Israeli Archaeologists have unearthed the remains of a major early Christian church believed to be built in the fourth century A.D. at a site in the town of Beit Shemesh.
Extraordinary mosaics, crucifixes and iconic Christian architecture were discovered by the archaeologists last month after they were called in to survey the site ahead of the expansion of Ramat Beit Shemesh, located some 30 kilometers west of Jerusalem.
With the help of over 1,000 teenage volunteers, the archaeologists uncovered walls built with large, worked stone masonry, as well as several architectural elements, such as a marble pillar decorated with crosses and marble window screens.
Benyamin Storchan, director of the excavation for the Israeli Antiquities Authority, said that the building may have served as a meeting ground for pilgrims.
"We were surprised by the wonderful state of preservation of the ancient remains, and the richness of the finds being uncovered," he said, as reported by The Jerusalem Post.
"The artifacts found in the large building, which seems to be a monastic compound, may indicate that the site was important and perhaps a center for ancient pilgrims in the Judean Shfela [Judean foothills] region," he continued.
During unrelated excavations in the same area, archaeologists have found a major wine-producing installation and an olive oil production facility. Storchan noted that both sites were about a minute's walk from the church and he surmised that the new discovery was the central entity in the area, judging by its splendor.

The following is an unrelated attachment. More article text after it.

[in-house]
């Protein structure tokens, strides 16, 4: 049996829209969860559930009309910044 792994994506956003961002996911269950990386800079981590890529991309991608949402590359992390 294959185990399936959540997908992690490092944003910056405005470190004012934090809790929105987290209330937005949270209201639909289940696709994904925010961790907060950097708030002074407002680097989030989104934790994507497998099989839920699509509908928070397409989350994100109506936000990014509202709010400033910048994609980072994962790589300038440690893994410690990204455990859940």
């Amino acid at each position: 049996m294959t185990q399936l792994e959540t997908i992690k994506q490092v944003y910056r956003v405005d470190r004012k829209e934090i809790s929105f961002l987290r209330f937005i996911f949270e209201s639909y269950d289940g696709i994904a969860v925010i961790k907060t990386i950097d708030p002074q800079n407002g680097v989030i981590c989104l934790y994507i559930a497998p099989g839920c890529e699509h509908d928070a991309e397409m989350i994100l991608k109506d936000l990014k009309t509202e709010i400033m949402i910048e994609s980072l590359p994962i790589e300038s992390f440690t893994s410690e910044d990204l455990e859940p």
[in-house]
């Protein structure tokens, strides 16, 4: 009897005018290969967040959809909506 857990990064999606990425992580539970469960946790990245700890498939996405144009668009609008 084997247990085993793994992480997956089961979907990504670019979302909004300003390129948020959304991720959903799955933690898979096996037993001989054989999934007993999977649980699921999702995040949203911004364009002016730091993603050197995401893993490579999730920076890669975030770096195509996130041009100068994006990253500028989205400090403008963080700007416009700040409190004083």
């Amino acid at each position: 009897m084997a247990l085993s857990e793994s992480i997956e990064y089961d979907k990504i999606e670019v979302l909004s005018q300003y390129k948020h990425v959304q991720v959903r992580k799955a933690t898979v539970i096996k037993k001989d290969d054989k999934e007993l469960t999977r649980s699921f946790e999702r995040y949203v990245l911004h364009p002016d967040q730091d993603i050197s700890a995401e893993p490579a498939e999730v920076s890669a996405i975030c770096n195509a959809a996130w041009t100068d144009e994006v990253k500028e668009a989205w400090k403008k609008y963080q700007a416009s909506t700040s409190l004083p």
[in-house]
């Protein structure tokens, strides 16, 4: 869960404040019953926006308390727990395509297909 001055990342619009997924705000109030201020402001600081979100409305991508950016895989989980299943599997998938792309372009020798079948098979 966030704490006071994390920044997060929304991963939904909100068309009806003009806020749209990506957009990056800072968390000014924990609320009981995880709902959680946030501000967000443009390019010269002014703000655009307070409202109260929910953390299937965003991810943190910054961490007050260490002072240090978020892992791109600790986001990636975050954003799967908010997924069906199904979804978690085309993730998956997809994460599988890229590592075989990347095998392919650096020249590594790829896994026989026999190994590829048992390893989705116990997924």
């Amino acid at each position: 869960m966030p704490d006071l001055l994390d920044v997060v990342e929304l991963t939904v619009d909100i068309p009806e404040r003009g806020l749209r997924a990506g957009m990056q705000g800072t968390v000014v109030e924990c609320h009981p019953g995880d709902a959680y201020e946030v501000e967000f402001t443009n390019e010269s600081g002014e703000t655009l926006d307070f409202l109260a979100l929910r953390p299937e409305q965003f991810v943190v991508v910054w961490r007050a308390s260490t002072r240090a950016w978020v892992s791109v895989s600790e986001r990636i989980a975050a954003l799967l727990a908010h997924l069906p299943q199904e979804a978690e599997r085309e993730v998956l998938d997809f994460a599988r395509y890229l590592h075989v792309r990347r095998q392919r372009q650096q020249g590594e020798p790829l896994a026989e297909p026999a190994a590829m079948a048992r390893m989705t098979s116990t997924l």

The diggers and the teenage volunteers found crosses in the form of jewelry, and also on pillar bases and on business stones. Other finds at the site included parts of a chancel screen (a divider), a window post with crosses and incense burners.
The mosaic floor featured birds, which are said to be common in ancient Byzantine stone art, but it also depicted leaves and fruit trees, which Storchan said have "no close parallel in any church uncovered in Israel, Jordan or Syria," adding, "It's a style that is unique to this place."
Storchan noted that the diggers have only uncovered a small portion of a monastery, which was abandoned in the seventh century A.D. for unknown reasons.
He admitted that he has no idea why the church was built at the site, as opposed to any other place in Israel, but he speculated that it could be because an ancient martyr or saint was buried there, or because of a tale from the Old or New Testament.
Teenagers from various organizations, including schools and pre-military associations, have taken part in the excavations since it began last summer.
"We searched for a way to fund-raise for our class trip to Poland, and we decided to take part in the archeological excavations," said Hadas Keich, a 16-year-old student at the Sde Boker Field School.
"Little by little, we uncovered exciting finds here, which helped to connect us to our country and its history. Amazing what is hidden here beneath our feet!" Keich went on to say.